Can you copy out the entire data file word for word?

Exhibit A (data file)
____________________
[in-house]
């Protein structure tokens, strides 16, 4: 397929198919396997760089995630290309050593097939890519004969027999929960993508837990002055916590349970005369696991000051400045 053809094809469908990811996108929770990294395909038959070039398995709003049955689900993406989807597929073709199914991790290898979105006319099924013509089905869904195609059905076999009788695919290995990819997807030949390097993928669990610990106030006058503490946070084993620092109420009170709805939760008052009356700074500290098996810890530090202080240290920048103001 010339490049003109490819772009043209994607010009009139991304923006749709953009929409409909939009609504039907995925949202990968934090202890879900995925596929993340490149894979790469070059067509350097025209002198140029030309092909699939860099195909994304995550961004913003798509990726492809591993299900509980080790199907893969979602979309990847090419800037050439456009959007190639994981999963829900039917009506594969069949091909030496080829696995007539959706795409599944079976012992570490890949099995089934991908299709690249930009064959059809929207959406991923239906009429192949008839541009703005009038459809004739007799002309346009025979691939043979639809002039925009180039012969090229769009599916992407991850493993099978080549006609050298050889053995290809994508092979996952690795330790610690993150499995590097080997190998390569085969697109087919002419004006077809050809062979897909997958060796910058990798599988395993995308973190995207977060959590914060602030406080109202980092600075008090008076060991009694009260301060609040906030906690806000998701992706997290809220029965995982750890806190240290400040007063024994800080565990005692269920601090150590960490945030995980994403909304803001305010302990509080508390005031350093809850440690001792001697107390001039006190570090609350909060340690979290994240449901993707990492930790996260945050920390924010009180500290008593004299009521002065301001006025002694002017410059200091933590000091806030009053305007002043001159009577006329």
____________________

[in-house]
């Protein structure tokens, strides 16, 4: 397929198919396997760089995630290309050593097939890519004969027999929960993508837990002055916590349970005369696991000051400045 053809094809469908990811996108929770990294395909038959070039398995709003049955689900993406989807597929073709199914991790290898979105006319099924013509089905869904195609059905076999009788695919290995990819997807030949390097993928669990610990106030006058503490946070084993620092109420009170709805939760008052009356700074500290098996810890530090202080240290920048103001 010339490049003109490819772009043209994607010009009139991304923006749709953009929409409909939009609504039907995925949202990968934090202890879900995925596929993340490149894979790469070059067509350097025209002198140029030309092909699939860099195909994304995550961004913003798509990726492809591993299900509980080790199907893969979602979309990847090419800037050439456009959007190639994981999963829900039917009506594969069949091909030496080829696995007539959706795409599944079976012992570490890949099995089934991908299709690249930009064959059809929207959406991923239906009429192949008839541009703005009038459809004739007799002309346009025979691939043979639809002039925009180039012969090229769009599916992407991850493993099978080549006609050298050889053995290809994508092979996952690795330790610690993150499995590097080997190998390569085969697109087919002419004006077809050809062979897909997958060796910058990798599988395993995308973190995207977060959590914060602030406080109202980092600075008090008076060991009694009260301060609040906030906690806000998701992706997290809220029965995982750890806190240290400040007063024994800080565990005692269920601090150590960490945030995980994403909304803001305010302990509080508390005031350093809850440690001792001697107390001039006190570090609350909060340690979290994240449901993707990492930790996260945050920390924010009180500290008593004299009521002065301001006025002694002017410059200091933590000091806030009053305007002043001159009577006329």